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Kansas City Chiefs hire Katie Sowers for offseason coaching role

Katie Sowers, who is openly gay, will get a chance to coach this summer for the Kansas City Chiefs.

NFL: Super Bowl LIV-San Francisco 49ers vs Kansas City Chiefs
Katie Sowers at Super Bowl LIV while coaching for the San Francisco 49ers.
Kirby Lee-USA TODAY Sports

Katie Sowers, who made history in the 2019 season by becoming the NFL’s first woman and first openly gay person to coach in a Super Bowl, has been hired by the Kansas City Chiefs as part of a program to increase diversity in the NFL, she announced on Instagram.

Retired from coaching in the NFL? Nah. Kansas City.. I’m home! Huge thanks to the @chiefs organization for believing in me and providing me another opportunity to grow my coaching experience while learning from the best in the game through the Bill Walsh Diversity fellowship. Let’s keep growing the game. See you this summer, chiefs kingdom.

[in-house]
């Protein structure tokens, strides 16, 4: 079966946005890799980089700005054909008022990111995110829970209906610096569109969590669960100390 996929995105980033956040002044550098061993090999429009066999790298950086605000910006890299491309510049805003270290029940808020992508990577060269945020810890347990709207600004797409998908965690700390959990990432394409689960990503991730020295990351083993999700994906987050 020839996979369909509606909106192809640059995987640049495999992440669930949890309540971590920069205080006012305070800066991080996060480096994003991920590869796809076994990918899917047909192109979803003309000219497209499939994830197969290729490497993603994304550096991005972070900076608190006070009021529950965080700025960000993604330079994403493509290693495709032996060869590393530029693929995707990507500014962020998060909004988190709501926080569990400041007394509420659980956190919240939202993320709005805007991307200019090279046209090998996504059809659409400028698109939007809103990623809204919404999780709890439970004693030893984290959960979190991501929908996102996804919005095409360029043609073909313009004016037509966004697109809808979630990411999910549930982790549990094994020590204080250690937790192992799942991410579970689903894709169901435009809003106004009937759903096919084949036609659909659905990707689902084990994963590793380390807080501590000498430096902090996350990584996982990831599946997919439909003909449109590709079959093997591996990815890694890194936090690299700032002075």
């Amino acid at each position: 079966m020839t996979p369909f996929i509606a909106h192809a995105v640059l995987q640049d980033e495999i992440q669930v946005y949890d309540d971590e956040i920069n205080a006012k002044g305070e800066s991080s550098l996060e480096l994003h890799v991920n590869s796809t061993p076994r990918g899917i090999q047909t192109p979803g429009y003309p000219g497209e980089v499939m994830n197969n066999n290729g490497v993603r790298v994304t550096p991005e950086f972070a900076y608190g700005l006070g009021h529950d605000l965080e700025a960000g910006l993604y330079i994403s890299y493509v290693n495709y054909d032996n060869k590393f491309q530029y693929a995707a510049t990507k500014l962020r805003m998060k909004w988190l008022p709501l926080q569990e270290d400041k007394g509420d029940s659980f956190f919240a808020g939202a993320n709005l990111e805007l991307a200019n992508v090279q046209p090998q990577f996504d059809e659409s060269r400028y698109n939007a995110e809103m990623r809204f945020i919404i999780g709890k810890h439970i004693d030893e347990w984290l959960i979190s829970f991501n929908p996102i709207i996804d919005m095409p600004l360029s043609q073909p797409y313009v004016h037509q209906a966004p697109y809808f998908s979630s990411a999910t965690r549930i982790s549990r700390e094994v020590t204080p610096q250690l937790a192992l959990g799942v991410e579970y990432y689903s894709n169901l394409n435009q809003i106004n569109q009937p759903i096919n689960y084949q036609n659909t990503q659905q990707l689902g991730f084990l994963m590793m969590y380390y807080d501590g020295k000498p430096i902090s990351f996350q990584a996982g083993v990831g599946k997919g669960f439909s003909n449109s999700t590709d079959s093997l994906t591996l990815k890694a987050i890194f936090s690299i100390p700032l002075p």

Sowers had been an offensive assistant from 2017-20 with the San Francisco 49ers working with the receivers, but was not rehired for the 2021 season. By being hired by the Chiefs for what amounts to an offseason mentoring program, Sowers has a chance to demonstrate her skills and land another coaching job.

The Chiefs are a great fit and a homecoming for Sowers, who was raised in Hesson, Kansas, and attended the University of Central Missouri. Ironically, it was the Chiefs who deprived her of a Super Bowl ring in the 2019 season as Kansas City beat the 49ers in the Super Bowl. She came out publicly as gay in a 2017 Outsports story.

Arrowhead Pride, SB Nation’s Chiefs site, has a good description of the program Sowers is now a part of: “The Bill Walsh Diversity Coaching program’s objective is to use NFL clubs’ training camps, offseason workout programs and minicamps to give coaches an opportunity to observe, participate, gain experience and eventually get a full-time NFL coaching position. Four current and former NFL coaches — including Hue Jackson, Marvin Lewis, Anthony Lynn and Mike Tomlin — have benefited from Bill Walsh fellowships.”